“Fr. Fun” as the students like to call him, went on to say: “Passion begets interest.  Interest beget change.  People are much more likely to care about what we are doing when we are interested in it ourselves.”

His message was directed at the students in their daily and community service activities, but I also read it as another reminder of how we can effectively lead and manage our people.  Do you have a team that has “come alive” Have YOU “come alive”? If not, what are you doing about it?

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The Hero Complex – Quick Thoughts

March 4, 2012 Comments off
Superman: Up, Up and Away!

Image via Wikipedia

Growth or crisis spurs thoughts of bringing in or hiring the Hero, the problem solver, the operator, the cure-all.  Sometimes it works, many, it doesn’t.  A recent discussion recalled a lesson learned from one of my old companies:

In a previous company, we were growing and increasingly complex IT operational infrastructure.  I just couldn’t get enough people hired and trained and properly managed to control our growth – and well, in my location at the time, there just weren’t a lot of professional managers who could do what I needed done.  Finally, from exhaustive networking, a resume arrived – a professional, but with an expensive relocation package.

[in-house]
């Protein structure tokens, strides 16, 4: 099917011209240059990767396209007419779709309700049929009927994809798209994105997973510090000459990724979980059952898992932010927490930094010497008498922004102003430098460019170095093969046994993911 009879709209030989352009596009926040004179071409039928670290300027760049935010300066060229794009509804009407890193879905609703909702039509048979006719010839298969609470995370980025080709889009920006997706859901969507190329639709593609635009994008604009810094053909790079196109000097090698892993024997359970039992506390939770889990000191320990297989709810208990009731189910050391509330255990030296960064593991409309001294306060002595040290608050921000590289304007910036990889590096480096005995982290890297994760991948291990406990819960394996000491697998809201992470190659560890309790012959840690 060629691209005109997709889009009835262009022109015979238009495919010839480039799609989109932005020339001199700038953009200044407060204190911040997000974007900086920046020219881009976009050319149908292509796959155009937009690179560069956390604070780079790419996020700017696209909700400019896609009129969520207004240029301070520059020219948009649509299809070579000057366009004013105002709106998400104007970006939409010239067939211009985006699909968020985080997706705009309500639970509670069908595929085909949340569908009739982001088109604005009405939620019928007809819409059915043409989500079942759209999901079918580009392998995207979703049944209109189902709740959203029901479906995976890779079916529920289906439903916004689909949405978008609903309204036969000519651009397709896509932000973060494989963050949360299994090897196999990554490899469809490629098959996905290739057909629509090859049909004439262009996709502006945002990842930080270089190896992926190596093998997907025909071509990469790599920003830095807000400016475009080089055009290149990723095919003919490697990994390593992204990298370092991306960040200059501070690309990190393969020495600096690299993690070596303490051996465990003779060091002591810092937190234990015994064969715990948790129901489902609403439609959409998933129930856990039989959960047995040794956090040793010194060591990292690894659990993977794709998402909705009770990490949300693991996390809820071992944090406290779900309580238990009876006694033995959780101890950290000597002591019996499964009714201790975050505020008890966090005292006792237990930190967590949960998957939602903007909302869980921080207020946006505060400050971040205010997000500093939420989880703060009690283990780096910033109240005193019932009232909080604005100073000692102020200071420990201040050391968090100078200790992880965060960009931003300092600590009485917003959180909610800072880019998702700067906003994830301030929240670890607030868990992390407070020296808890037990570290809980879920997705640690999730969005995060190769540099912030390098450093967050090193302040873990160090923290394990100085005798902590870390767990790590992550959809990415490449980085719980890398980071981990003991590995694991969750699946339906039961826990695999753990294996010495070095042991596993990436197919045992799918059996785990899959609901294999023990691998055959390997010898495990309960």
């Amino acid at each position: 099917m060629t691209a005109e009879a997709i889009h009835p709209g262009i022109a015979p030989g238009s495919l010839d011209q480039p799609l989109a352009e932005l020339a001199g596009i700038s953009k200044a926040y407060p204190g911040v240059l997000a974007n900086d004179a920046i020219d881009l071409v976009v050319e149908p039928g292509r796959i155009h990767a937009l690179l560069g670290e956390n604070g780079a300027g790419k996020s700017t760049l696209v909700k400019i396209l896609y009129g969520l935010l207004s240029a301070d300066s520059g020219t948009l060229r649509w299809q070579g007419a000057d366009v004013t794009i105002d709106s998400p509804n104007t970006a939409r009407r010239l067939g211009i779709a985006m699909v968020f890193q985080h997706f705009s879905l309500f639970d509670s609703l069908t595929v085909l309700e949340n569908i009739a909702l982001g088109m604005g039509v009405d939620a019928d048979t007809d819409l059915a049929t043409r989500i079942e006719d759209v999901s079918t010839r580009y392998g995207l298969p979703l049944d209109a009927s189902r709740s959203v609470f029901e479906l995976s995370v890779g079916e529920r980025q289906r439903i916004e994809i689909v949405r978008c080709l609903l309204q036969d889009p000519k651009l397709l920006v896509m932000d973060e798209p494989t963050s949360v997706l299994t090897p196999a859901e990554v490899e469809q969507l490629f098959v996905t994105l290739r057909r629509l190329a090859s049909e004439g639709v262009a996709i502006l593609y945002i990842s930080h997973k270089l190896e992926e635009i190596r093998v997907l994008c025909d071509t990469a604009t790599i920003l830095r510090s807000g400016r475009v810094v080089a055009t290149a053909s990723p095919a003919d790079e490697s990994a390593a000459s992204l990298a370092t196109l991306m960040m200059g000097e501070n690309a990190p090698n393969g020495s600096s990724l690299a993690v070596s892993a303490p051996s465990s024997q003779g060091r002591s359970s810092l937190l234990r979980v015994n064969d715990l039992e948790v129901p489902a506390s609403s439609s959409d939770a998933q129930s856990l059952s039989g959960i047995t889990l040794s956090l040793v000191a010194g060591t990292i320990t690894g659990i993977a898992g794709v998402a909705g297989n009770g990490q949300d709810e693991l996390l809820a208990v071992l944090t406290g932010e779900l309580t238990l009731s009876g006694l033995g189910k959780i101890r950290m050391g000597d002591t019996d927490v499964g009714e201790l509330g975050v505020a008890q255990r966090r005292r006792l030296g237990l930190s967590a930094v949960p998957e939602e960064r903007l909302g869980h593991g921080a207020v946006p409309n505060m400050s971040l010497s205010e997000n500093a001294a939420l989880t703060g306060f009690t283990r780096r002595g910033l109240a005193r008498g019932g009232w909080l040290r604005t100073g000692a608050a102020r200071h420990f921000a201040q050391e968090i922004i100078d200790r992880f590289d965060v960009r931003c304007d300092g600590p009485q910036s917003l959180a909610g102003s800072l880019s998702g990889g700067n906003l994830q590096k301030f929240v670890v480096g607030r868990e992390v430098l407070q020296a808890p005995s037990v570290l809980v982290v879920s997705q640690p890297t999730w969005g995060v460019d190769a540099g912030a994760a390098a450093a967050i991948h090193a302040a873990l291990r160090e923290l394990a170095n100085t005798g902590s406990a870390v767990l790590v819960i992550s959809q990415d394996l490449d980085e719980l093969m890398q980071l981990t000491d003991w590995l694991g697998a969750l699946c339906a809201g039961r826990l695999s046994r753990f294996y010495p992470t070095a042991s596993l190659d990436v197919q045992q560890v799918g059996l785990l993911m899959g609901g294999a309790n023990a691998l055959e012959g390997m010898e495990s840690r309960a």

He interviewed perfectly and I went to work on the partners to pay what he wanted and get him moved.  I couldn’t wait to get him started.

During the move, I had my review session with our CEO.  He sent me an e mail and at the end, on personnel he said – I know you have high hopes for your new operations leader, but remember, “he ain’t no superhero” – keep an eye on him and don’t lose focus on operations.  It was advice I didn’t want to hear because my expectation was he would solve my problems and worries.  I thought, “you’re wrong, he’s the one”.

Of course, my CEO was right.  I fired him in 90 days – and I went back to work on operations. I might have even paid him more in severance than I did for actual work!  My CEO also left me with one of the only review sessions I actually remember.